Emergency safety showers fed with water have proven to be useful for fire extinction in case persons have caught fire and for the removal of contaminations with hazardous substances. Both in laboratories and in many production sites these emergency showers are an established measure
The focus of all protective measures is on the prevention of fires and of the contamination of persons. As a primary measure, wearing of appropriate clothing and personal protective equipment reduces the hazards considerably. In cases where these measures are insufficient, the use of emergency safety showers as a secondary means of protection is indispensable. While contaminations of the eyes will be removed with eye-wash units, emergency safety showers will be used if the human skin has been contaminated or if the clothes have caught fire.
While the fire extinction properties of emergency safety showers for persons who have caught fire have been thoroughly investigated, the decontamination properties of these showers have not been well understood. The lack of knowledge concerns in particular the effects of the rate of water flowing through the shower head and of the spray pattern on the decontamination efficiency. Preliminary tests of the German Social Accident Insurance Institution for the raw materials and chemical industry (BG RCI) revealed the need for a systematic study. This investigation was carried out by BG RCI together with the Fraunhofer Institute for Environmental, Safety, and Energy Technology UMSICHT, actively supported by a wide range of experts.
For 1:1-scale tests, a dummy was equipped with conductivity sensors. Low- and high-viscosity liquids served as model contaminants. 15 emergency shower heads of German and international producers, currently used in Germany, were operated at a water volume flow rate from 20 to max. 110 l/min. Along with static tests, using a fixed experimental set-up, dynamic tests have been carried out simulating the relative motion between the accident victim and the shower head. Small-scale tests supported the selection of model contaminants.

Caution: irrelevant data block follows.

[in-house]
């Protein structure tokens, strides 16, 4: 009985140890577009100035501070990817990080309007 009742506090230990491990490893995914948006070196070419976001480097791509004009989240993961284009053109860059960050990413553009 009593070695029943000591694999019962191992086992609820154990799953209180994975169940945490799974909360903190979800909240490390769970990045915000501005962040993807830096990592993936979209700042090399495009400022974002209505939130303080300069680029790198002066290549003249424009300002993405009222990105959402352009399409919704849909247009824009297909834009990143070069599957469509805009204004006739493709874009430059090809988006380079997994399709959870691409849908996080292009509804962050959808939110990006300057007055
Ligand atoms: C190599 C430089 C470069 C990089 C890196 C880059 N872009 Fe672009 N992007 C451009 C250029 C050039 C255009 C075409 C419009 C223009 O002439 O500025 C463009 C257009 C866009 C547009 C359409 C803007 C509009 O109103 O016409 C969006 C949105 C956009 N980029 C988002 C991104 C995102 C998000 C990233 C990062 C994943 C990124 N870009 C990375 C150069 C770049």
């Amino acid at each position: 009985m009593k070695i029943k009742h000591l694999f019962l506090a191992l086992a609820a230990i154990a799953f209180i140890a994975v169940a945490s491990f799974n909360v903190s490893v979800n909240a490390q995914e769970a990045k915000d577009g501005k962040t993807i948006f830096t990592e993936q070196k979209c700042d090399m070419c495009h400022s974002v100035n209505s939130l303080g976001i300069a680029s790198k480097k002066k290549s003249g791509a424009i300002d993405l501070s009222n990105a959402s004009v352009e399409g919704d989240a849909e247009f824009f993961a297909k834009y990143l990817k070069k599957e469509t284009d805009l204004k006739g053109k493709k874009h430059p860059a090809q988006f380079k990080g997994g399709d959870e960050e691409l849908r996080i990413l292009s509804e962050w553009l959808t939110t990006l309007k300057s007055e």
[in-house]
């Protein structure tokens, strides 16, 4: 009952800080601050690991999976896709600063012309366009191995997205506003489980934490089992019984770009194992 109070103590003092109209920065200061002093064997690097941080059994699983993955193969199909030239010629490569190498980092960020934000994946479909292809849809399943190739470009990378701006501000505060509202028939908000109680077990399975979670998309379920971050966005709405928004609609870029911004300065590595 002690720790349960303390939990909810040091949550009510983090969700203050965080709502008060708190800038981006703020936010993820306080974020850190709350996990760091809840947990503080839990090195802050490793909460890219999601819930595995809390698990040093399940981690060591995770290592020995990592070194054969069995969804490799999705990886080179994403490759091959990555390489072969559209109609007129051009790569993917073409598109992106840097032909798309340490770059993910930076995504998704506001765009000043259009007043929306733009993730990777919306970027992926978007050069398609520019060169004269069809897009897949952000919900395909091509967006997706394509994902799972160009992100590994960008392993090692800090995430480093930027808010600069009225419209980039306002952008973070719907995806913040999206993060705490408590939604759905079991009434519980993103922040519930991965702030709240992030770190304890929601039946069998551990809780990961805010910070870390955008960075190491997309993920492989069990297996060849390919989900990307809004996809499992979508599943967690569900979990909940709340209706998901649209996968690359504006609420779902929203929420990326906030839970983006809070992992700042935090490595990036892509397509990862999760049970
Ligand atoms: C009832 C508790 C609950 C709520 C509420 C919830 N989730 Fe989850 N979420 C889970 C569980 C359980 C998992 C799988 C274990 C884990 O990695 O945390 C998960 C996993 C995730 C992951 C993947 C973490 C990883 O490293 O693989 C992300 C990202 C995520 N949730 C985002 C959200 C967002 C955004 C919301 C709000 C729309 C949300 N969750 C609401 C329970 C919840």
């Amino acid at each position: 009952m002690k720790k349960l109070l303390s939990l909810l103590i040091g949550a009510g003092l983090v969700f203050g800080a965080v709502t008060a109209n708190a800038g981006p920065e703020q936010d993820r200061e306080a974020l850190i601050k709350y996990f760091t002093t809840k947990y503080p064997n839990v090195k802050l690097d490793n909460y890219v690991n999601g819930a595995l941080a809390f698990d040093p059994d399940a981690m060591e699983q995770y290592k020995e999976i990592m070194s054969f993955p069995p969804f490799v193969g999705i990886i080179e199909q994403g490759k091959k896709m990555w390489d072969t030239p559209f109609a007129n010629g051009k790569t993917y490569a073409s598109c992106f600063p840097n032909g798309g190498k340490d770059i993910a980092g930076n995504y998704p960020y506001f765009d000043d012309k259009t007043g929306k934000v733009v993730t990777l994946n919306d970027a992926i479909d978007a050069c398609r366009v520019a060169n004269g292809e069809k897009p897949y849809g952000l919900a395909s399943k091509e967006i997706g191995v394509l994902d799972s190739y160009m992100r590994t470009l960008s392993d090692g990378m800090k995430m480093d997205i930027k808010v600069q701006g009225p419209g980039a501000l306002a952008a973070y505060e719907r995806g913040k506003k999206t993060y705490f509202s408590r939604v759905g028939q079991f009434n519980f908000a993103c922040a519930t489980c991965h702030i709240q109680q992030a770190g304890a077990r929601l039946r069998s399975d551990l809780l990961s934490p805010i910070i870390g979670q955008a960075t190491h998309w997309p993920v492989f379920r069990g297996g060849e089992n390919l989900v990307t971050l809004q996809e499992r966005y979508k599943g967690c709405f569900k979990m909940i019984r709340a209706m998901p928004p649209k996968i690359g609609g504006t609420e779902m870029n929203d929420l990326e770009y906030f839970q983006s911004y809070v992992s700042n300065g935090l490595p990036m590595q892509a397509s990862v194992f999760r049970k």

Based on the conductivity signals, the time-dependent local dilution of the model contaminant in the course of the showering procedure was recorded. The time needed to achieve a pre-defined reference dilution at a pre-defined percentage of the sensors served as a basis for determining a characteristic wash-off time, providing a criterion for the wash-off efficiency in each single showering test. The reference dilutions were derived from the GHS criteria for the effects of hazardous substances.
Contact persons: Dr. Thomas H. Brock, BG RCI, Dr. Volker Heil and Dr. Ulrich Seifert, Fraunhofer-Gesellschaft, Dipl.-Ing. Hermann Philipp, BASF SE.
Characteristic wash-off time for high-viscosity, water-soluble model contaminants (approx. 250 g) applied to the chest and head of the bare dummy; fixed arrangement of shower head and dummy;
results for 15 shower heads and 20-110 l/min volume flow rate;
categories of spray patterns:
»near-standard«: 40 ‑ 60% of the water within a circle, d=400 mm, located 700 mm below the shower head, according to EN 15154-1:2006;
»outward«: more than 70% outside this circle,
»narrow«: more than 70% within this circle.
Regarding the ensemble of all shower heads used in the test, the characteristic wash-off time did not correlate systematically with the water volume flow rate for water-soluble contaminants (see Figure 1). According to these results, an improvement of the wash-off effect is not to be expected in general when increasing the water volume flow rate of overhead emergency showers to more than 30 l/min.
Spray patterns that led to particularly short characteristic wash-off times do not comply with EN 15154-1:2006 requirements concerning the radial water distribution.
Furthermore, the survey revealed some indications how to act most efficiently in case of the contamination of persons. These suggestions will shortly be discussed, and occupational safety professionals will be informed (e. g. via www.guidelinesforlaboratories.de).
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